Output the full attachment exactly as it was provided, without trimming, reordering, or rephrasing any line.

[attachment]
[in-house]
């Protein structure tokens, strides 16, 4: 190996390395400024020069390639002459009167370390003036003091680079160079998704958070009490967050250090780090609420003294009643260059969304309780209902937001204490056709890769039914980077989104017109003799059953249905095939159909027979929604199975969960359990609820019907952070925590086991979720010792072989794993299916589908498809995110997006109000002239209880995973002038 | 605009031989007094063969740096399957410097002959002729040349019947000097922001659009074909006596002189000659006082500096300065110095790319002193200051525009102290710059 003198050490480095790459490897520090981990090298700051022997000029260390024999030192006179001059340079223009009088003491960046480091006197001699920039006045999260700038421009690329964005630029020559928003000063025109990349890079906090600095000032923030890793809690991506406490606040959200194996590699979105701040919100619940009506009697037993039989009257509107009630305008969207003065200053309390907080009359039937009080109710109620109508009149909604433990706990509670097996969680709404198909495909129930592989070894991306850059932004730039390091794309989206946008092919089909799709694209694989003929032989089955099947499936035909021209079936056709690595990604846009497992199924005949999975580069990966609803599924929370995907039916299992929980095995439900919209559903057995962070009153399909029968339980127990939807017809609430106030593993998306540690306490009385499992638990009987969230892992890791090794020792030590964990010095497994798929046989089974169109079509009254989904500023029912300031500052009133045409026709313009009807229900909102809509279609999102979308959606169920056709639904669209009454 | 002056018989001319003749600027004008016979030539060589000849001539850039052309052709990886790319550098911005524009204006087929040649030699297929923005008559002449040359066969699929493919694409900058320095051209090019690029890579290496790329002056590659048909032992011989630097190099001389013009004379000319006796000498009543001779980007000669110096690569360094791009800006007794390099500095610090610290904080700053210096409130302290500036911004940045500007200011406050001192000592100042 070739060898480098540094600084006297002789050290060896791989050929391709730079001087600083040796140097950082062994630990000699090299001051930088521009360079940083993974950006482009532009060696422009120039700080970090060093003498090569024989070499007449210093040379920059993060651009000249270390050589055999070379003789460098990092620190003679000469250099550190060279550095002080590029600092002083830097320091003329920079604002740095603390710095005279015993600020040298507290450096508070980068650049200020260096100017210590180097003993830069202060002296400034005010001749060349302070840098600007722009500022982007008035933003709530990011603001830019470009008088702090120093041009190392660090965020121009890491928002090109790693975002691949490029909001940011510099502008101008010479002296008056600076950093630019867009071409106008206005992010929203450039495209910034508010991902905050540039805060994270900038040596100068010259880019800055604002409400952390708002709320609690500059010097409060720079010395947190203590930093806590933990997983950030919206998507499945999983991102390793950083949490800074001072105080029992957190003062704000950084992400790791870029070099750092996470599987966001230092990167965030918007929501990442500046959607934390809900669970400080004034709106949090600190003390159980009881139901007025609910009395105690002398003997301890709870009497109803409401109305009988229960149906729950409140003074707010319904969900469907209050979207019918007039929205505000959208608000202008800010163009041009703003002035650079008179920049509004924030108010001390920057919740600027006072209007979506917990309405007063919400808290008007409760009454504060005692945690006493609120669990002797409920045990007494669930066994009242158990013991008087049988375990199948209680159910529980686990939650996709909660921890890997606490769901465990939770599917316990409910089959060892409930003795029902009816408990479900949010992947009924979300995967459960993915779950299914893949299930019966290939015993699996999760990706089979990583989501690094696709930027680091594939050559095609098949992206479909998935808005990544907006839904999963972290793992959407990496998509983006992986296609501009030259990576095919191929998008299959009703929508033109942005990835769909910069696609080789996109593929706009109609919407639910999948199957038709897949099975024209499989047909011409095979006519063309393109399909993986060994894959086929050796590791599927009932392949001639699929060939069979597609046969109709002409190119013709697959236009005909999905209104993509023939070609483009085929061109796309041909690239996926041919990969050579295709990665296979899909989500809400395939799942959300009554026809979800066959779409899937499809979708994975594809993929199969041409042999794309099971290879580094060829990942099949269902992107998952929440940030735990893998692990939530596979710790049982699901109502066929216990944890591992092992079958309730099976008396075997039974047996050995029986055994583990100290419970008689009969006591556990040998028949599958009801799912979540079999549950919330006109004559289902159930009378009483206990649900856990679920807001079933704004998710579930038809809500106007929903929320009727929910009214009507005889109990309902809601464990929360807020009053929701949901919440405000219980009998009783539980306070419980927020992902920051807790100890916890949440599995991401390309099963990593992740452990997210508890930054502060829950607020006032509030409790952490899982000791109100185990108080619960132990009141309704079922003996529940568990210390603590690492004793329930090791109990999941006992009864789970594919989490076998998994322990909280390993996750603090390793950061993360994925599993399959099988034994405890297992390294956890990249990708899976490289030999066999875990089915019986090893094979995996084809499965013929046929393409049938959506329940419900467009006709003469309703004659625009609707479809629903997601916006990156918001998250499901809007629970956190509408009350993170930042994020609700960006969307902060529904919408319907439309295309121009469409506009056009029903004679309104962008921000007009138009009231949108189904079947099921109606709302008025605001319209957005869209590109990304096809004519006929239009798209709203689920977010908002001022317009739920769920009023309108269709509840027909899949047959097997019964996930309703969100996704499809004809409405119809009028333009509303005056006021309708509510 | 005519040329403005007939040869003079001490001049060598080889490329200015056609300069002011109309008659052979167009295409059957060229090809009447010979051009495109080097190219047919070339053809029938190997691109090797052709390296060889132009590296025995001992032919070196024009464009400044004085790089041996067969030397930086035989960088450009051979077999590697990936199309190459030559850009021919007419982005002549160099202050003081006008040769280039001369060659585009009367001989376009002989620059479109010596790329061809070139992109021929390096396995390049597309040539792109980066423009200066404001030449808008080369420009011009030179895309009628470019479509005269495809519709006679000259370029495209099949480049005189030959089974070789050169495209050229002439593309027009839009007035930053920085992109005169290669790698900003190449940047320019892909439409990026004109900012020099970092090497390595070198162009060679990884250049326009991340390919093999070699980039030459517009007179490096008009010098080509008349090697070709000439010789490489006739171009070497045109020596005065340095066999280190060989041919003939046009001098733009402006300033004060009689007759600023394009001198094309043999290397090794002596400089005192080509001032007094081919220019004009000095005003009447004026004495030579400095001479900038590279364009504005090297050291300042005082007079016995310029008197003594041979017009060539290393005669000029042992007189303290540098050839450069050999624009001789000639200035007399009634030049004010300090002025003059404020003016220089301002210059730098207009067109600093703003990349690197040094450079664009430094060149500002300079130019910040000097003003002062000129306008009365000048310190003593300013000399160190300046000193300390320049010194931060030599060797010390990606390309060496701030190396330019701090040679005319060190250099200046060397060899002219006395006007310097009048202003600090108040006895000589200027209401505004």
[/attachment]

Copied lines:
[in-house]
């Protein structure tokens, strides 16, 4: 190996390395400024020069390639002459009167370390003036003091680079160079998704958070009490967050250090780090609420003294009643260059969304309780209902937001204490056709890769039914980077989104017109003799059953249905095939159909027979929604199975969960359990609820019907952070925590086991979720010792072989794993299916589908498809995110997006109000002239209880995973002038 | 605009031989007094063969740096399957410097002959002729040349019947000097922001659009074909006596002189000659006082500096300065110095790319002193200051525009102290710059 003198050490480095790459490897520090981990090298700051022997000029260390024999030192006179001059340079223009009088003491960046480091006197001699920039006045999260700038421009690329964005630029020559928003000063025109990349890079906090600095000032923030890793809690991506406490606040959200194996590699979105701040919100619940009506009697037993039989009257509107009630305008969207003065200053309390907080009359039937009080109710109620109508009149909604433990706990509670097996969680709404198909495909129930592989070894991306850059932004730039390091794309989206946008092919089909799709694209694989003929032989089955099947499936035909021209079936056709690595990604846009497992199924005949999975580069990966609803599924929370995907039916299992929980095995439900919209559903057995962070009153399909029968339980127990939807017809609430106030593993998306540690306490009385499992638990009987969230892992890791090794020792030590964990010095497994798929046989089974169109079509009254989904500023029912300031500052009133045409026709313009009807229900909102809509279609999102979308959606169920056709639904669209009454 | 002056018989001319003749600027004008016979030539060589000849001539850039052309052709990886790319550098911005524009204006087929040649030699297929923005008559002449040359066969699929493919694409900058320095051209090019690029890579290496790329002056590659048909032992011989630097190099001389013009004379000319006796000498009543001779980007000669110096690569360094791009800006007794390099500095610090610290904080700053210096409130302290500036911004940045500007200011406050001192000592100042 070739060898480098540094600084006297002789050290060896791989050929391709730079001087600083040796140097950082062994630990000699090299001051930088521009360079940083993974950006482009532009060696422009120039700080970090060093003498090569024989070499007449210093040379920059993060651009000249270390050589055999070379003789460098990092620190003679000469250099550190060279550095002080590029600092002083830097320091003329920079604002740095603390710095005279015993600020040298507290450096508070980068650049200020260096100017210590180097003993830069202060002296400034005010001749060349302070840098600007722009500022982007008035933003709530990011603001830019470009008088702090120093041009190392660090965020121009890491928002090109790693975002691949490029909001940011510099502008101008010479002296008056600076950093630019867009071409106008206005992010929203450039495209910034508010991902905050540039805060994270900038040596100068010259880019800055604002409400952390708002709320609690500059010097409060720079010395947190203590930093806590933990997983950030919206998507499945999983991102390793950083949490800074001072105080029992957190003062704000950084992400790791870029070099750092996470599987966001230092990167965030918007929501990442500046959607934390809900669970400080004034709106949090600190003390159980009881139901007025609910009395105690002398003997301890709870009497109803409401109305009988229960149906729950409140003074707010319904969900469907209050979207019918007039929205505000959208608000202008800010163009041009703003002035650079008179920049509004924030108010001390920057919740600027006072209007979506917990309405007063919400808290008007409760009454504060005692945690006493609120669990002797409920045990007494669930066994009242158990013991008087049988375990199948209680159910529980686990939650996709909660921890890997606490769901465990939770599917316990409910089959060892409930003795029902009816408990479900949010992947009924979300995967459960993915779950299914893949299930019966290939015993699996999760990706089979990583989501690094696709930027680091594939050559095609098949992206479909998935808005990544907006839904999963972290793992959407990496998509983006992986296609501009030259990576095919191929998008299959009703929508033109942005990835769909910069696609080789996109593929706009109609919407639910999948199957038709897949099975024209499989047909011409095979006519063309393109399909993986060994894959086929050796590791599927009932392949001639699929060939069979597609046969109709002409190119013709697959236009005909999905209104993509023939070609483009085929061109796309041909690239996926041919990969050579295709990665296979899909989500809400395939799942959300009554026809979800066959779409899937499809979708994975594809993929199969041409042999794309099971290879580094060829990942099949269902992107998952929440940030735990893998692990939530596979710790049982699901109502066929216990944890591992092992079958309730099976008396075997039974047996050995029986055994583990100290419970008689009969006591556990040998028949599958009801799912979540079999549950919330006109004559289902159930009378009483206990649900856990679920807001079933704004998710579930038809809500106007929903929320009727929910009214009507005889109990309902809601464990929360807020009053929701949901919440405000219980009998009783539980306070419980927020992902920051807790100890916890949440599995991401390309099963990593992740452990997210508890930054502060829950607020006032509030409790952490899982000791109100185990108080619960132990009141309704079922003996529940568990210390603590690492004793329930090791109990999941006992009864789970594919989490076998998994322990909280390993996750603090390793950061993360994925599993399959099988034994405890297992390294956890990249990708899976490289030999066999875990089915019986090893094979995996084809499965013929046929393409049938959506329940419900467009006709003469309703004659625009609707479809629903997601916006990156918001998250499901809007629970956190509408009350993170930042994020609700960006969307902060529904919408319907439309295309121009469409506009056009029903004679309104962008921000007009138009009231949108189904079947099921109606709302008025605001319209957005869209590109990304096809004519006929239009798209709203689920977010908002001022317009739920769920009023309108269709509840027909899949047959097997019964996930309703969100996704499809004809409405119809009028333009509303005056006021309708509510 | 005519040329403005007939040869003079001490001049060598080889490329200015056609300069002011109309008659052979167009295409059957060229090809009447010979051009495109080097190219047919070339053809029938190997691109090797052709390296060889132009590296025995001992032919070196024009464009400044004085790089041996067969030397930086035989960088450009051979077999590697990936199309190459030559850009021919007419982005002549160099202050003081006008040769280039001369060659585009009367001989376009002989620059479109010596790329061809070139992109021929390096396995390049597309040539792109980066423009200066404001030449808008080369420009011009030179895309009628470019479509005269495809519709006679000259370029495209099949480049005189030959089974070789050169495209050229002439593309027009839009007035930053920085992109005169290669790698900003190449940047320019892909439409990026004109900012020099970092090497390595070198162009060679990884250049326009991340390919093999070699980039030459517009007179490096008009010098080509008349090697070709000439010789490489006739171009070497045109020596005065340095066999280190060989041919003939046009001098733009402006300033004060009689007759600023394009001198094309043999290397090794002596400089005192080509001032007094081919220019004009000095005003009447004026004495030579400095001479900038590279364009504005090297050291300042005082007079016995310029008197003594041979017009060539290393005669000029042992007189303290540098050839450069050999624009001789000639200035007399009634030049004010300090002025003059404020003016220089301002210059730098207009067109600093703003990349690197040094450079664009430094060149500002300079130019910040000097003003002062000129306008009365000048310190003593300013000399160190300046000193300390320049010194931060030599060797010390990606390309060496701030190396330019701090040679005319060190250099200046060397060899002219006395006007310097009048202003600090108040006895000589200027209401505004």